The Twelve Tasks of Hercules, by Dion Hamill

Hercules was one of the most famous characters in ancient Greek mythology. He was the son of the great god Zeus and the mortal woman Alkmene.

Beginning with an outline of the story of Hercules, this puzzle book presents some innovative alternatives for readers to help him achieve each of the twelve tasks. It introduces the tasks set Hercules, but instead of the often violent solutions evident in the traditional myth, it offers puzzles. There are mazes and clear thinking exercises.

Myths and legends are a rich source of learning and entertainment for each new generation. Hercules is a popular figure who continues to attract new fans. Puzzle books like The Twelve Tasks of Hercules introduce younger readers to age-old stories in an engaging format. These are quite sophisticated illustrations and puzzles designed for a mid-primary reader, but could also be read to a younger child as an introduction to both myth and puzzle books.

An enjoyable addition to the strong collection of puzzle books from Little Hare Books.

The Twelve Tasks of Hercules by Dion Hamill
Little Hare Books, 2006
ISBN: 9781921049538

Two Interactive Puzzle Books

Kids love books with an interactive element and these two new offerings from Little Hare publishers offer plenty of interactivity in the form of puzzles and mazes.

Amazeing Ruins offers a series of mazes for children to find their way through. Each maze is a path through a lost civilisation – from the Colosseum in Rome, to the Great Wall of China and Babylon in Iraq. Hamill uses various art mediums to create each double page spread, with the paths of the mazes being woven into the detailed illustration. In Ancient Egypt, for example, the path is etched in hieorglyphics, whilst in Bayon, Cambodia, the path is made of vines.

As well as a page showing soltions, Amazeing Ruins also includes a brief note about the history of each site depicted in the mazes, so that the book is not only fun, but also educational.

Puzzlemazia by Rolf Heimann also includes mazes, as well as puzzles of various types. Many youngsters will already be familiar with Heimann’s work and this offering includes Heimann’s trademark bright illustrations, with a range of challenges from relatively easy to mind-bogglingly confusing.

At a rrp of $10.95, this pair make affordable and entertaining gifts and would be great for long car or plane trips.

Amazeing Ruins, by Dion Hamill
Puzzlemania, by Rolf Heimann
Both from Little Hare , 2004

Set Free, by June Keir

When the new boy – Zach – starts school, he is put in the empty desk net to Ben and Ben is told to look after him. But Ben can’t get Zach to talk to him, and neither can anyone else. Zach follows Ben around and even does what Ben tells him, but he won’t speak to him.

When Ben invites Zach to come to the national park with him, the pair stumble across a poacher trying to trap the birds in the park. As they try to track the poachers’ movements, the boys find themselves caught up in more trouble than either can handle. Zach needs to speak and to overcome his fears if they are to survive.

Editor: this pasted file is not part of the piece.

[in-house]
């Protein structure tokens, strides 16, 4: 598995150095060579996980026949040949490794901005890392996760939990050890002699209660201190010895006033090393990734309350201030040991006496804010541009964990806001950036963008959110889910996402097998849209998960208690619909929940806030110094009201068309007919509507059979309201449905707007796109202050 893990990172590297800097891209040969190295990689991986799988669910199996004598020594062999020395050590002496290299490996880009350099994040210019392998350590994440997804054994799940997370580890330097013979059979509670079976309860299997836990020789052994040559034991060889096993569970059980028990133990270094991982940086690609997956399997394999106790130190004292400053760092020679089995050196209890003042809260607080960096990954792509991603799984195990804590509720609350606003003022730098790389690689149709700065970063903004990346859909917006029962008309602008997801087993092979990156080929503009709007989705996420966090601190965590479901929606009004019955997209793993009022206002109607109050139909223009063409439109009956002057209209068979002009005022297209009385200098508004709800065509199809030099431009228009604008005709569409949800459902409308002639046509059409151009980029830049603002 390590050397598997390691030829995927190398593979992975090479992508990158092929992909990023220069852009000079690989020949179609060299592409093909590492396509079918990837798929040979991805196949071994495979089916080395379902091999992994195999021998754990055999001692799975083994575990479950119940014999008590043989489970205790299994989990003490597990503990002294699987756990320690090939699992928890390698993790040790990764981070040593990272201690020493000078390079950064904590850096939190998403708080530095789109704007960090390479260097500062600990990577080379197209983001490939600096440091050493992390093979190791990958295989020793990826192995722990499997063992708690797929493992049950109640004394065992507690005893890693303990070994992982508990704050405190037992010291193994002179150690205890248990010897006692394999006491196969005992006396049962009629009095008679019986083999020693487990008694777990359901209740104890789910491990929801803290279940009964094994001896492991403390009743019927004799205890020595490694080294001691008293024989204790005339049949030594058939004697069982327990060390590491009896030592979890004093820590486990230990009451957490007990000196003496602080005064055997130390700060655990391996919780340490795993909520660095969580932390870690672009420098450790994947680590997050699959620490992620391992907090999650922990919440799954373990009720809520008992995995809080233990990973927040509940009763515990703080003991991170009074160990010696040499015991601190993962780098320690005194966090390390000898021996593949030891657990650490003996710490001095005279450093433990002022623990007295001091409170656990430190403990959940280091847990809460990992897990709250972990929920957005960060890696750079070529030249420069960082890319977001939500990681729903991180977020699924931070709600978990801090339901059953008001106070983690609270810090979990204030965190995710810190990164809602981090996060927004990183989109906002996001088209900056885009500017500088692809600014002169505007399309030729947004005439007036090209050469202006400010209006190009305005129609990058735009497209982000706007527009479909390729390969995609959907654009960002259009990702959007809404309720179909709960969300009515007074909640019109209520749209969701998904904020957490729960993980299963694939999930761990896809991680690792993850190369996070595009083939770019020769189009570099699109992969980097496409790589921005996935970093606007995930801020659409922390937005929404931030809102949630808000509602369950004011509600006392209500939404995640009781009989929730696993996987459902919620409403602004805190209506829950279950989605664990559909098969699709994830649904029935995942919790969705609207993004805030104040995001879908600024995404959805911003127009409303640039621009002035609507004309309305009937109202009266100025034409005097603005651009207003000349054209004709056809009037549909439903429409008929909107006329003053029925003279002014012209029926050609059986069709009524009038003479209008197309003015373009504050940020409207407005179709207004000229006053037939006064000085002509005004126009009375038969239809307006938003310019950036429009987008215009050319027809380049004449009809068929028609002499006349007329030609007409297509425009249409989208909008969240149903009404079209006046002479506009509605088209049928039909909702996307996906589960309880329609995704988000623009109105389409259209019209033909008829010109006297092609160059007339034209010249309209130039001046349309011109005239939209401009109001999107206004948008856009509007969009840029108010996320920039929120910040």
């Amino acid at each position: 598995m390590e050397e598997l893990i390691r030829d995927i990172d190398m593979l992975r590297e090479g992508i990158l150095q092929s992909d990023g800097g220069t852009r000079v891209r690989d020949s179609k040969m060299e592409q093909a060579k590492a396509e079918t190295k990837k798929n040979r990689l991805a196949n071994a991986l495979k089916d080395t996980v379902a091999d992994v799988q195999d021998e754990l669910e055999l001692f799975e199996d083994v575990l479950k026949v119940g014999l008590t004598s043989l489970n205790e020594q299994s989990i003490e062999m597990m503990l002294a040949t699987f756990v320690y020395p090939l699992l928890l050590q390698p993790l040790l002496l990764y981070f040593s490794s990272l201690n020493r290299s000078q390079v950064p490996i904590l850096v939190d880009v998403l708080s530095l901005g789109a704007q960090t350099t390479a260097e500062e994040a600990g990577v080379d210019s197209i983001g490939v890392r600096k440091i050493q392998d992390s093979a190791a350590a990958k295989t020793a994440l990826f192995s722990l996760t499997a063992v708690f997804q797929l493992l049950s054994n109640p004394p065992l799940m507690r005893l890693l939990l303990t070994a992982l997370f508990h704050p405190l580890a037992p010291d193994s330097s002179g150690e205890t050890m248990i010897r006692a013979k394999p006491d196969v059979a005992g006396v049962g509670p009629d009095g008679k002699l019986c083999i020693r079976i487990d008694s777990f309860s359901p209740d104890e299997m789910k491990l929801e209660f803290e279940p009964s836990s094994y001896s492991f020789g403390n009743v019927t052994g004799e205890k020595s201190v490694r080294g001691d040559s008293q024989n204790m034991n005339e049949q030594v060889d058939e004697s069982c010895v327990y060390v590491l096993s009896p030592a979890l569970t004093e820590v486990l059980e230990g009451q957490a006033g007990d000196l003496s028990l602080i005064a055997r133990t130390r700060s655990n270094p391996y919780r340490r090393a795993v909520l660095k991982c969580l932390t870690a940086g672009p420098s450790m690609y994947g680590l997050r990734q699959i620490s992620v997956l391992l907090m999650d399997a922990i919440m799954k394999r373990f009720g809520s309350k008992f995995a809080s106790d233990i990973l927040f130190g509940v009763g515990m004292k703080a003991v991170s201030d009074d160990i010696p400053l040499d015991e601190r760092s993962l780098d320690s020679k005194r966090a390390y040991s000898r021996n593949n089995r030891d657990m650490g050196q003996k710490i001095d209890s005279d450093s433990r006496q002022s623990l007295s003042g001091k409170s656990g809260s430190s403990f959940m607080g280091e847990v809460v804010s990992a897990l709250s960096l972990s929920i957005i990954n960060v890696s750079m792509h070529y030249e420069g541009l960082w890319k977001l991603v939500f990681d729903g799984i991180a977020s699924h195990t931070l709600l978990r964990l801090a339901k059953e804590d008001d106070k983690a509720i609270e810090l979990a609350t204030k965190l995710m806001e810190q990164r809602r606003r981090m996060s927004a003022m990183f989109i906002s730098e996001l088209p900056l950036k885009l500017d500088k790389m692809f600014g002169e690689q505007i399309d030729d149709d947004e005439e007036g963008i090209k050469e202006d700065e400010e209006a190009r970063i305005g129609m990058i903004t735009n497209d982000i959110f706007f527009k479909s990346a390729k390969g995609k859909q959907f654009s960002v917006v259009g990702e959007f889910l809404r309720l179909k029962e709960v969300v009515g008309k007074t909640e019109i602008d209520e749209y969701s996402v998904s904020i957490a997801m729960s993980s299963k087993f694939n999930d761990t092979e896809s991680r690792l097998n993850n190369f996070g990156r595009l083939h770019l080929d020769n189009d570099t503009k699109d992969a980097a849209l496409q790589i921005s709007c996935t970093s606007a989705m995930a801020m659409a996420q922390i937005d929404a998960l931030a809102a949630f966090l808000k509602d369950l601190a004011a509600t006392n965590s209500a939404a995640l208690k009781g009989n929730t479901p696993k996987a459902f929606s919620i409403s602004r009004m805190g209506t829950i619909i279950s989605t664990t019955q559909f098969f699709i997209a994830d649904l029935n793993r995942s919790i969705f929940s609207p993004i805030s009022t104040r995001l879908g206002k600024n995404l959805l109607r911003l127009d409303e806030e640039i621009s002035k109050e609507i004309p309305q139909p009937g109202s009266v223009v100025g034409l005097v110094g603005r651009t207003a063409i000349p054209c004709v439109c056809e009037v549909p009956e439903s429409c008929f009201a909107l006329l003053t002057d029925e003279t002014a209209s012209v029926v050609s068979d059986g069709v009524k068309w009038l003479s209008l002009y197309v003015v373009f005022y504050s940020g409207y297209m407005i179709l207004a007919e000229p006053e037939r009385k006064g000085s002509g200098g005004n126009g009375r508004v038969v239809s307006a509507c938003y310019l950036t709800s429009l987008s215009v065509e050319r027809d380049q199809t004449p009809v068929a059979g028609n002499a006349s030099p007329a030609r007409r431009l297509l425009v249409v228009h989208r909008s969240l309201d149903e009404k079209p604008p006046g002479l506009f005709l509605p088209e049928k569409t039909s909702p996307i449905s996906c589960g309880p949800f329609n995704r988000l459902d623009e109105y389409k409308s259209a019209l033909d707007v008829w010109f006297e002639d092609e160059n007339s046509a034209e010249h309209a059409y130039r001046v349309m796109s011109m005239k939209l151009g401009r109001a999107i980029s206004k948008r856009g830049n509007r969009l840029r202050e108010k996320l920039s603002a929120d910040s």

Set Free is a fast paced adventure for kids, but it is also much more. Zach’s trauma stems from his experiences as a refugee coming to Australia on a leaky boat and being interred in an immigrant detention centre. Ben has had trauma of his own – his best friend James has been knocked off his bike by a truck and killed. Both boys have to put these experiences behind them as they form their new freindship and tackle the dramas that unfold in the national park.

Part of the new Breakers series from Macmillan Education, Set Free is a thought-provoking read suitable for private reading as well as classroom use.

Great reading.

Set Free, by June Keir, illustrated by Dion Hamill
Macmillan Education, 2004

Sir Lanceklot, by Arfa King

Sir Lanceklot, the apple-loving ruler of the kingdom of Booblefitz, is enjoying a peaceful session of apple munching when he is summoned. There is a damsel in deep distress and Lanceklot must save her.

Riding his beloved horse Be-elzebuuble, Lanceklot hastens to Flossie Castle where a huge fire-breathing dragon is holding captive Princess Flossie and the other residents of the castle. Only Lanceklot can save them.

Lanceklot must contend with rose bushes, a horse which seems to misplace its head, and, of course, a fearsome dragon before he can rescue the beautiful Flossie. Thankfully he has valour – and good luck – on his side.

Children aged 7 to 10 will love the hilarious adventures of the bumbling knight in Sir Lanceklot and the Apple Missiles, by the aptly named Arfa King, with outstanding illustrations by Dion Hamill. They will also love the fact that, once the story is over, they can turn the book over and find another Lanceklot adventure.

In this second story Sir Lanceklot and the Great Raspberry Adventure, Lanceklot is horrified to learn that the kingdom is facing an apple shortage. The evil Lord Gruff has taken all of the apples. The people of Booblefitz are relying on Sir Lanceklot to help them once again.

Of course, Lanceklot never does things the easy way – first he forgets his horse, then he gets covered in raspberry juice. When he finally gets to Lord Gruff’s orchards, he is surrounded by bulls, who think he smells rather yummy. Will Lanceklot lick the bulls before the bulls are through with licking him?

The two Lanceklot stories are part of the wonderful new children’s line, Banana Splits, from Otford Press’s children’s book imprint, Banana Books. Each Banana Split includes two stories back to back, with either the same characters or similar subject matter. Budget conscious parents and librarians will love the value for money, and young readers will love both the novelty of the format and the fun stories.

Sir Lanceklot and the Apple Missiles; Sir Lanceklot and the Great Raspberry Adventure, by Arfa King, illustrated by Dion Hamill
Banana Books, Otford Press, 2002